Pros: small, light, sturdy, lots of personality, lots of aftermarket options.
Cons: 17hp, top speed 70mph, sensitive carburetor, weight sensitive, speed wobble, stator output.
Similar Bikes: XT250, Super Sherpa, WR 250 (much higher seat height, but it can be lowered)
The G650GS is a single cylinder adventure bike with a factory low seat height available. While 2016 is the last year this bike was manufactured, there are others that will be similar to it on the market. And you can, of course, pick them up used. The low seat is 30.3”.
This bike served the purpose of being a great city and commuting bike for me. The power is super linear and smooth for a 650 single. It loved carving curves and finding long high-speed highway stretches. The GS did a great job on gravel roads and could handle harder 4×4 trails as well as quad trails. It comes with heated grips, which is honestly a life changing experience. It was fairly comfortable on long rides with its wide seat and smooth suspension. This bike also has an incredibly low center of gravity; I honestly felt like it almost balanced itself and didn’t need me to put my feet down at stop lights. I loved the rear gas tank for keeping that weight down low. It also had ABS, which can be helpful on wet commutes.
The challenge I had with the bike, as a person with a 27” inseam, was the height. The width of the saddle made the 30.3” seat height interfere with me getting a toe down on each side of the bike, so I ended up shaving the seat for another fraction of an inch. I also found that even though I upgraded to the wide footpegs, the air box (located where the gas tank is on other bikes) was quite wide; when standing up off road, my legs would get tired much faster than on a narrower bike because they were spread beyond a normal squat width. This also made it challenging to reach the rear brake while standing. An upgrade I’d recommend is the extended rear brake pedal to help with this issue. Another thing to consider is that replacement parts tend to be more expensive than on other bikes I’ve owned. It also was quite a bit more complicated to work on than other bikes I have owned, but it ended up being a great learning experience.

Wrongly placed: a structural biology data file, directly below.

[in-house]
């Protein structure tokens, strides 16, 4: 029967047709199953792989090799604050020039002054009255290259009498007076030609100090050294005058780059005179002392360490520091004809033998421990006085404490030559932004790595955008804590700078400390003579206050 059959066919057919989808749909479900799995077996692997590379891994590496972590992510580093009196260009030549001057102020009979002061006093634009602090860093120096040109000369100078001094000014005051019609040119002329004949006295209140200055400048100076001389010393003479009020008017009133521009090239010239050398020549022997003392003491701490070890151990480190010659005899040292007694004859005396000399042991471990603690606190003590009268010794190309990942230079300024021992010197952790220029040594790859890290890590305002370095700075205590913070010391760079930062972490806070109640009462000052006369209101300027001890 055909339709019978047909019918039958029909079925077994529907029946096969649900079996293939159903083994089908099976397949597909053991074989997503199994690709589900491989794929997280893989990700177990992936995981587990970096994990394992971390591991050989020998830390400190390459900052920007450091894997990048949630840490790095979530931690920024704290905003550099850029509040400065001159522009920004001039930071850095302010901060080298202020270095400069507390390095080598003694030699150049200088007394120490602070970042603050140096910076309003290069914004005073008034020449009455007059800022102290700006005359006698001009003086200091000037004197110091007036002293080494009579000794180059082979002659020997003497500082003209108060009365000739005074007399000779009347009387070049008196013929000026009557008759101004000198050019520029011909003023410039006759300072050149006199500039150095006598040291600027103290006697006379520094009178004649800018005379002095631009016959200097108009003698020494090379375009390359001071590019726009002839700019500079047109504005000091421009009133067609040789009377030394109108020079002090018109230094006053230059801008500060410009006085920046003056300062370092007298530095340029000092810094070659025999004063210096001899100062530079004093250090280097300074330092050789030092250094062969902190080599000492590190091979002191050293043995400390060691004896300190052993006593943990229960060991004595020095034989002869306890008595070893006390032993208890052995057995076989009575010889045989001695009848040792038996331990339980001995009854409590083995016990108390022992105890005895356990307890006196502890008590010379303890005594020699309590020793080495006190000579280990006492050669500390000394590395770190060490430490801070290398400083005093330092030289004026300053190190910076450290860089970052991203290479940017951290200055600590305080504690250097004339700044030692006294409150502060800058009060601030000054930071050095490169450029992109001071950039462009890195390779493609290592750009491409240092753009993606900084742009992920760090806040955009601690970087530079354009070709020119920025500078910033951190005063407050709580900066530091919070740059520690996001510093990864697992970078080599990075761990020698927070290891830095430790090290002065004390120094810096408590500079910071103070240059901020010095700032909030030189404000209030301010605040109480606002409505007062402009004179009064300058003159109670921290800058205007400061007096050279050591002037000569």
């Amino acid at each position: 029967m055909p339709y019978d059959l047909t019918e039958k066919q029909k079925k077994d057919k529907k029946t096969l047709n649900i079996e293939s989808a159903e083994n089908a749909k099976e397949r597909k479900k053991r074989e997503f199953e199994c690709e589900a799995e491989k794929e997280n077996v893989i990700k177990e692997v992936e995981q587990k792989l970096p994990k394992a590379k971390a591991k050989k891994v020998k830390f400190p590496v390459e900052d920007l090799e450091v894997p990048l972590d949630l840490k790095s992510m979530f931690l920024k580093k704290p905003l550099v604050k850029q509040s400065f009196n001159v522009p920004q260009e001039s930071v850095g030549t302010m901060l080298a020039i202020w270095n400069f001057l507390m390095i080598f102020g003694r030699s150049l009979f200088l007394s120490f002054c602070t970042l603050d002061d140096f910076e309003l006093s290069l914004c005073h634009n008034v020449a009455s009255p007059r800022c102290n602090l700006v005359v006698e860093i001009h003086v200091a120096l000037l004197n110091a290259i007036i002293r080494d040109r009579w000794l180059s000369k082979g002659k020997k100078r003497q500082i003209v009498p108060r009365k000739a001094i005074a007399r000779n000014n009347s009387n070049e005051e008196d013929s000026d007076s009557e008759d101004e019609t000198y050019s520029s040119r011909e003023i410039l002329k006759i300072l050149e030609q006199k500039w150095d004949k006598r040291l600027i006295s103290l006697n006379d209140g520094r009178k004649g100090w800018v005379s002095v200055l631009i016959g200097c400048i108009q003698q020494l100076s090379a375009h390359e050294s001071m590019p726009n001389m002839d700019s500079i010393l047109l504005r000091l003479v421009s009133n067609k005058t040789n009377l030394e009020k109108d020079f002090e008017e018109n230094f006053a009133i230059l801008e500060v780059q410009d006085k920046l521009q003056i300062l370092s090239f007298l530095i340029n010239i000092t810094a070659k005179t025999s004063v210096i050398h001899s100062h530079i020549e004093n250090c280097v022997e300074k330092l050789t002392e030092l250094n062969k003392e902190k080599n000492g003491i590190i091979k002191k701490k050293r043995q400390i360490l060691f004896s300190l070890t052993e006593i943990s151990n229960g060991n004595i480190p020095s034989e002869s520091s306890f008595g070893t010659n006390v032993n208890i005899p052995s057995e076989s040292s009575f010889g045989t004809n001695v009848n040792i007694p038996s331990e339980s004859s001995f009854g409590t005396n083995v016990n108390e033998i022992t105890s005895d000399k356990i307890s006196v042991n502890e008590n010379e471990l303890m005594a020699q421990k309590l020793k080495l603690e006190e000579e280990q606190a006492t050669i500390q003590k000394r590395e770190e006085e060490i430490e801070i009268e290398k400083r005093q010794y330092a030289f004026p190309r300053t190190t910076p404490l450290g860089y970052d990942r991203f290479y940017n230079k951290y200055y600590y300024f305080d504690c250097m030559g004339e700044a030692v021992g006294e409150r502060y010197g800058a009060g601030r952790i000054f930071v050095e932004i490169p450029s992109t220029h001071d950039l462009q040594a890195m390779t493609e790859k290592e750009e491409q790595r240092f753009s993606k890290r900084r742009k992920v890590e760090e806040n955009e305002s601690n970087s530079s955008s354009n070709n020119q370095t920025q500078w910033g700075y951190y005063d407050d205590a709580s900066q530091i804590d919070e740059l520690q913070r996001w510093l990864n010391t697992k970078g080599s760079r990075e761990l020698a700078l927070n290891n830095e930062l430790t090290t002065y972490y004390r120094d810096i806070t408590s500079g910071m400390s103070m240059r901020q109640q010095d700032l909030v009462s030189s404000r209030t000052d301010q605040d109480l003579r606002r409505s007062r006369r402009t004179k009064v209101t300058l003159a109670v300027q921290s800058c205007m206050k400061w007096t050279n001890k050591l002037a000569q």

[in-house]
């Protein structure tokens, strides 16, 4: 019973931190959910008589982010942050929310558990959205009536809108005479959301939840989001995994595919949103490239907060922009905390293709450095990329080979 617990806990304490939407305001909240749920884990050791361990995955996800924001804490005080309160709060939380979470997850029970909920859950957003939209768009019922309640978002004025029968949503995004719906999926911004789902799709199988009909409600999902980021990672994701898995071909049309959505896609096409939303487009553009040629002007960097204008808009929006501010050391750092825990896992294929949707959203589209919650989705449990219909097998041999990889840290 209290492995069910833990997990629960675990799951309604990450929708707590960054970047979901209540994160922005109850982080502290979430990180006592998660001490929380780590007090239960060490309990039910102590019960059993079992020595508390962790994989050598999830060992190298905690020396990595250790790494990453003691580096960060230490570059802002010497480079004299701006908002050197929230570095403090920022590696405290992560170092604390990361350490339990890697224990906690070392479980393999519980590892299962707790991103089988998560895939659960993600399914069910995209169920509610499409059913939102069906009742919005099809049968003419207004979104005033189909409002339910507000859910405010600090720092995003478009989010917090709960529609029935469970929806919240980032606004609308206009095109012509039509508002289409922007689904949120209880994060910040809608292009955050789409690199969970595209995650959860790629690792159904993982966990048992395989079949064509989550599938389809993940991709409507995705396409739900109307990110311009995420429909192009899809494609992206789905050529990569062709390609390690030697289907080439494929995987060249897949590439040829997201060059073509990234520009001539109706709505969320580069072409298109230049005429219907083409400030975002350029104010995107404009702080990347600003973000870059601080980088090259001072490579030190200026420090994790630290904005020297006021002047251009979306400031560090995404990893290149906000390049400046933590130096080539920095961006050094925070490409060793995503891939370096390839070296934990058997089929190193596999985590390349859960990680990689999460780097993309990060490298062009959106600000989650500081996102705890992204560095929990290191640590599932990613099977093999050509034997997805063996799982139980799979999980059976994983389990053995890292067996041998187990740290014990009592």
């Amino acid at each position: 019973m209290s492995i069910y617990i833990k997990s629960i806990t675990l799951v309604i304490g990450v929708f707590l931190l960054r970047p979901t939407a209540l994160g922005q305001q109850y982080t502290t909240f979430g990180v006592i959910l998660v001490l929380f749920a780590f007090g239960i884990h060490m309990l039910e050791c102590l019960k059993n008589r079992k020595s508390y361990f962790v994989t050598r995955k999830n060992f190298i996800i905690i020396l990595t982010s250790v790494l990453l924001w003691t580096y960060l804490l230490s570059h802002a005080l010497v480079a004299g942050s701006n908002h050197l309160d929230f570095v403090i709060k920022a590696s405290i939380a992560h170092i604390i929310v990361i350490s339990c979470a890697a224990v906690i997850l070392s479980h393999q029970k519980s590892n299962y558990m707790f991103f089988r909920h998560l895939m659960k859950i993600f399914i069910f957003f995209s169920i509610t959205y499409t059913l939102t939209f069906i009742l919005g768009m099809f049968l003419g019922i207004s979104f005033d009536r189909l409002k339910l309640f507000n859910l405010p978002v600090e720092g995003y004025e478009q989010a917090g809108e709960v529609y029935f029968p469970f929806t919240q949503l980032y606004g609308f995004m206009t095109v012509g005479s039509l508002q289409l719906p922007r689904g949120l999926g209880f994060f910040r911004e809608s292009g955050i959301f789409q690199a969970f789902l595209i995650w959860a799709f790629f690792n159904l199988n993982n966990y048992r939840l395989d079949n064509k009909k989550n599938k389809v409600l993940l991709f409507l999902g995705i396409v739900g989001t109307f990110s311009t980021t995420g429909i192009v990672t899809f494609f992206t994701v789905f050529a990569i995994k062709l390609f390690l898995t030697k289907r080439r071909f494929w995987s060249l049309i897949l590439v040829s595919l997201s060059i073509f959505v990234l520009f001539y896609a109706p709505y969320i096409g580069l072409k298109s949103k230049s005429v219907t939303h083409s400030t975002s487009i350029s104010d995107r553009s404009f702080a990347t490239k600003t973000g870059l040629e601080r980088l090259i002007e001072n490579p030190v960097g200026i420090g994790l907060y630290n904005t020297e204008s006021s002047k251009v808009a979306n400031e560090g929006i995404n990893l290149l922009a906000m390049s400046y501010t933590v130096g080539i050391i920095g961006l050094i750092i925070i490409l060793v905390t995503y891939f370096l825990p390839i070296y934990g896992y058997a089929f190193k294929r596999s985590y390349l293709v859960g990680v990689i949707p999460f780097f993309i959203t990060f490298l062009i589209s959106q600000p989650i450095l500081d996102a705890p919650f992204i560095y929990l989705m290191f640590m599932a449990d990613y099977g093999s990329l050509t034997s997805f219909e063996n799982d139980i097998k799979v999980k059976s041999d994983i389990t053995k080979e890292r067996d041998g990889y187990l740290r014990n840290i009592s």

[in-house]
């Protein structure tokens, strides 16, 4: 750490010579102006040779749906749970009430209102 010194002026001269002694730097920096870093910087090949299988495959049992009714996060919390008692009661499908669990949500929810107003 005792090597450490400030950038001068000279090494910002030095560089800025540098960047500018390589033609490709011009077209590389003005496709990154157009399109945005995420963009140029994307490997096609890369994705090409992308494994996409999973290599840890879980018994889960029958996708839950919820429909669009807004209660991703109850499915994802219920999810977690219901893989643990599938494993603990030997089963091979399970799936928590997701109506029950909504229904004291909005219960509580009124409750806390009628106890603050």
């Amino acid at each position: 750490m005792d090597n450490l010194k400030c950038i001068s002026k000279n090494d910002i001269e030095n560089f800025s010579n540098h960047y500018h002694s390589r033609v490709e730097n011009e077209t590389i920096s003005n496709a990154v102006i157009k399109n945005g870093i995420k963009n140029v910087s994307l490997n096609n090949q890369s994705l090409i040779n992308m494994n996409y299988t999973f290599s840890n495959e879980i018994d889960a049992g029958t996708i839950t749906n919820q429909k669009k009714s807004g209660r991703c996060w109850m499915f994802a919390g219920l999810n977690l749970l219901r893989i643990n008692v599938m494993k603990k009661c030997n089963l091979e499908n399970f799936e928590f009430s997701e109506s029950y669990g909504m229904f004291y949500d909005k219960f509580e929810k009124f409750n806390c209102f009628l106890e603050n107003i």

Pros: comfortable, low center of gravity, smooth power, reasonable top speed, heated grips, ABS
Cons: heavy, wide seat, challenging physically off road, expensive repairs, challenging to work on
Similar Bikes: BMW F 650 GS, BMW F700 GS, BMW G 310 GS
Suzuki DR 650
The Suzuki DR 650 is my current bike and is another example of a 650 single cylinder motorcycle. The seat height is 34.8”, so you might wonder what is it doing on my list of bikes for short people. The bike comes with a factory lowering option in the rear shock, and you can raise the forks to get it down to 33.8”. You can get a low seat, and get it down to 32.8”. And, you can get a lowering link, which brings it down to about 31.8”, which combined with the narrow seat is enough to get at least a couple of toes on the ground, and with some lean, as you can see from the picture, a whole foot!